LET'S REMINISCE: Good anxiety
Eighteen percent of the American population—40 million people— suffer from one of several clinically diagnosed anxiety disorders. These official statistics don’t include the millions of people who, according to Wendy Suzuki, the author of a new book entitled “Good Anxiety,” deal with “everyday anxiety,” defined as non-clinical yet persistently draining anxiety.
A glance at the headlines underscores the mood. Worries about work, health, money, education—a daunting “what-if” list that seems to spiral further each day.
“Like a noxious odor we’ve grown used to,” writes Ms. Suzuki, “anxiety has become a constant condition.” But in her book she offers some counterintuitive good news: It’s possible to use our feelings of anxiety and channel them into a force for good.
At its core, anxiety is an arousal and activation of both the brain and body when one encounters negative stimuli or stress. The amygdala, a structure deep in the brain, responds to perceived threats and sets off a chain of events in the nervous system that results in the famous “fight or flight” response.
Because the body does not differentiate between real and imagined stressors, its response mechanisms can be provoked unintentionally—leaving the brain rattled. Ms. Suzuki doesn’t define “bad anxiety” so much as give familiar examples: chronic worry, distraction, physical and emotional discomfort and the feeling that we have no control over what’s pushing our buttons.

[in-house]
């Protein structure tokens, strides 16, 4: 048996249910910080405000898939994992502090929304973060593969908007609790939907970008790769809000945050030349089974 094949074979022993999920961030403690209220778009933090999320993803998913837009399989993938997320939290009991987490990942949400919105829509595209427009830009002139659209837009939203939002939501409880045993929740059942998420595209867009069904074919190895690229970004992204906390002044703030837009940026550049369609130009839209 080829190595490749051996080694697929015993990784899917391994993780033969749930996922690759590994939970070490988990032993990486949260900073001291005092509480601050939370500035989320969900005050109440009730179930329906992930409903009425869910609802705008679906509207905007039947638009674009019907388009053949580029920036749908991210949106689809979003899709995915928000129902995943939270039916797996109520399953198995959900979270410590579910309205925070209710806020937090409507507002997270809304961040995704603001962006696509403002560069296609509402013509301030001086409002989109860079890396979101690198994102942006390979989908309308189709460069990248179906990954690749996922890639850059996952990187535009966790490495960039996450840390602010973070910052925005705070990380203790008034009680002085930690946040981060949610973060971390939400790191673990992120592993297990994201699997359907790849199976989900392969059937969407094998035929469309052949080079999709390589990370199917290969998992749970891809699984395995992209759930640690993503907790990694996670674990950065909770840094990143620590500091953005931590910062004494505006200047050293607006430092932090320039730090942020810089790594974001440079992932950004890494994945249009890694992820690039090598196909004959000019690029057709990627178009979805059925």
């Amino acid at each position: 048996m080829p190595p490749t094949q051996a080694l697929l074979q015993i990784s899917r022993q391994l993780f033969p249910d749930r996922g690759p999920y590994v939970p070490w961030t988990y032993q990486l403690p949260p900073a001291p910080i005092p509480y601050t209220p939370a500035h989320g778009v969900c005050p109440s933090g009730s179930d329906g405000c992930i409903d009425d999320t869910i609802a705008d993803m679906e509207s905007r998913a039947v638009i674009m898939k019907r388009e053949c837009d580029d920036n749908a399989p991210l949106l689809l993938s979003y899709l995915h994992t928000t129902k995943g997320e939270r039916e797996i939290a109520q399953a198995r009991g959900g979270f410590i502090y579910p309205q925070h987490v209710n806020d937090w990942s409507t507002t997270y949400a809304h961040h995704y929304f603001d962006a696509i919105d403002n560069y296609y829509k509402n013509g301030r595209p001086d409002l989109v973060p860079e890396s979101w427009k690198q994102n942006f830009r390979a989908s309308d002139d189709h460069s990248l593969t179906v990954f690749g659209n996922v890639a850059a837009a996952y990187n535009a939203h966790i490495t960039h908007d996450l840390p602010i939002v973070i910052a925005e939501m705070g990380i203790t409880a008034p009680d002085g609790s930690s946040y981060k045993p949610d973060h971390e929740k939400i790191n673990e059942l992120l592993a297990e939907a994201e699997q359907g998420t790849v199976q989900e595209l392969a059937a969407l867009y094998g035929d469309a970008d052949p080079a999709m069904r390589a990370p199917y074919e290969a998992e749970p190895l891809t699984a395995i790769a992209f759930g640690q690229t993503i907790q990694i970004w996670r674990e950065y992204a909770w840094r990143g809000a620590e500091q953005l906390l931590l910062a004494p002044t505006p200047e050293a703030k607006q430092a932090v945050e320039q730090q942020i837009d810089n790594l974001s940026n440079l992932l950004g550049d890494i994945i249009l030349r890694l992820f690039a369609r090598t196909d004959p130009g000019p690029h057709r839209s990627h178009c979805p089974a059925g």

Drawing on neurobiology, however, Ms. Suzuki argues that our brain has evolved the tools to turn anxieties to our benefit: “Like a sailboat needs wind in order to move, the brain needs an outside force to urge it to grow, adapt and not die.” Her book is especially effective in arguing that anxiety shouldn’t be something we seek to hide, numb or even fix.
Instead we can use it as a form of energy, thanks to the power of brain plasticity, our ability to rewire this potentially destructive response. It’s what enables us to learn how to calm down, reassess situations and reframe our thoughts and feelings.
“Anxiety is changeable, adaptable like any other feature of our brain,” Ms. Suzuki argues. The promise of her book is a better understanding of how anxiety works in the brain and body so that we can learn how to adjust our own misfiring. Anxiety can even give us hidden superpowers.
Resilience, for example, is learned through dealing with stress, helping us rebound and refocus after difficult, challenging events. Even bigger payoffs come by adopting what Ms. Suzuki calls an “activist mindset”—the belief that we can reframe our thoughts in a positive way. This gives us control over how we react to situations.
Ms. Suzuki illustrates these points with the story of her experience of anxiety-laden grief after the sudden death of her brother, an event that brought on deep sadness and left her shocked at how devastating trauma actually could be. But she credits this dark time for her renewed sense of her own strength—aided by daily meditation in the wake of loss.
Our struggles with anxiety can also help build our compassion for others struggling in the same way. This book departs from the limited horizons of self-help and connects with bigger issues in its call to take responsibility for ourselves and to help others: The sources of our anxiety are great pointers toward what we value in life.
Jerry Lincecum is a retired Austin College professor who now teaches classes for older adults who want to write their life stories. He welcomes your reminiscences on any subject: firstname.lastname@example.org.